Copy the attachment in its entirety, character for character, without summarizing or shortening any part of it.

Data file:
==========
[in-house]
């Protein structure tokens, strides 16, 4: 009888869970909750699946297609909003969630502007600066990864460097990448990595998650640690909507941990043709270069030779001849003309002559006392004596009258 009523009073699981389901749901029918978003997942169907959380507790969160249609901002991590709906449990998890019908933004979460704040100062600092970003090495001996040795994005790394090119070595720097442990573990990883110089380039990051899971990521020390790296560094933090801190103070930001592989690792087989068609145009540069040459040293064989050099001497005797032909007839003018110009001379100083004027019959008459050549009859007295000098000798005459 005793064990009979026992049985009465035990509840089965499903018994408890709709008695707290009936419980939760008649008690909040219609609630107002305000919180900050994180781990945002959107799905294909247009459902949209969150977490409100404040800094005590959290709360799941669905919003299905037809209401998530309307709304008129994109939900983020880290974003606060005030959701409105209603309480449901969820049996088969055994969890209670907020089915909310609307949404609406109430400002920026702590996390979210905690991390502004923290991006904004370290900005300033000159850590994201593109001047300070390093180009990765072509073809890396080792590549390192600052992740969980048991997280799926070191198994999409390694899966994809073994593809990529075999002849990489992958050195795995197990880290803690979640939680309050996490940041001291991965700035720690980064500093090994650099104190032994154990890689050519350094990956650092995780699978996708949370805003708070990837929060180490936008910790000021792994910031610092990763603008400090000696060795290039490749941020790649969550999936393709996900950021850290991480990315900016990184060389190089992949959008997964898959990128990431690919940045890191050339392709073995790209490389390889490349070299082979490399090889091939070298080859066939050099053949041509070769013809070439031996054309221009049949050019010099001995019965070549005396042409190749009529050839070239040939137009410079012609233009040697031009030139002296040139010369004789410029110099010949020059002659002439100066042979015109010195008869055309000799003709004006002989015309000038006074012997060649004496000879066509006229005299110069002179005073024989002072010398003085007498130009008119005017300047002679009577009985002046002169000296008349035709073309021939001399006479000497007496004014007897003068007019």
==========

[in-house]
């Protein structure tokens, strides 16, 4: 009888869970909750699946297609909003969630502007600066990864460097990448990595998650640690909507941990043709270069030779001849003309002559006392004596009258 009523009073699981389901749901029918978003997942169907959380507790969160249609901002991590709906449990998890019908933004979460704040100062600092970003090495001996040795994005790394090119070595720097442990573990990883110089380039990051899971990521020390790296560094933090801190103070930001592989690792087989068609145009540069040459040293064989050099001497005797032909007839003018110009001379100083004027019959008459050549009859007295000098000798005459 005793064990009979026992049985009465035990509840089965499903018994408890709709008695707290009936419980939760008649008690909040219609609630107002305000919180900050994180781990945002959107799905294909247009459902949209969150977490409100404040800094005590959290709360799941669905919003299905037809209401998530309307709304008129994109939900983020880290974003606060005030959701409105209603309480449901969820049996088969055994969890209670907020089915909310609307949404609406109430400002920026702590996390979210905690991390502004923290991006904004370290900005300033000159850590994201593109001047300070390093180009990765072509073809890396080792590549390192600052992740969980048991997280799926070191198994999409390694899966994809073994593809990529075999002849990489992958050195795995197990880290803690979640939680309050996490940041001291991965700035720690980064500093090994650099104190032994154990890689050519350094990956650092995780699978996708949370805003708070990837929060180490936008910790000021792994910031610092990763603008400090000696060795290039490749941020790649969550999936393709996900950021850290991480990315900016990184060389190089992949959008997964898959990128990431690919940045890191050339392709073995790209490389390889490349070299082979490399090889091939070298080859066939050099053949041509070769013809070439031996054309221009049949050019010099001995019965070549005396042409190749009529050839070239040939137009410079012609233009040697031009030139002296040139010369004789410029110099010949020059002659002439100066042979015109010195008869055309000799003709004006002989015309000038006074012997060649004496000879066509006229005299110069002179005073024989002072010398003085007498130009008119005017300047002679009577009985002046002169000296008349035709073309021939001399006479000497007496004014007897003068007019």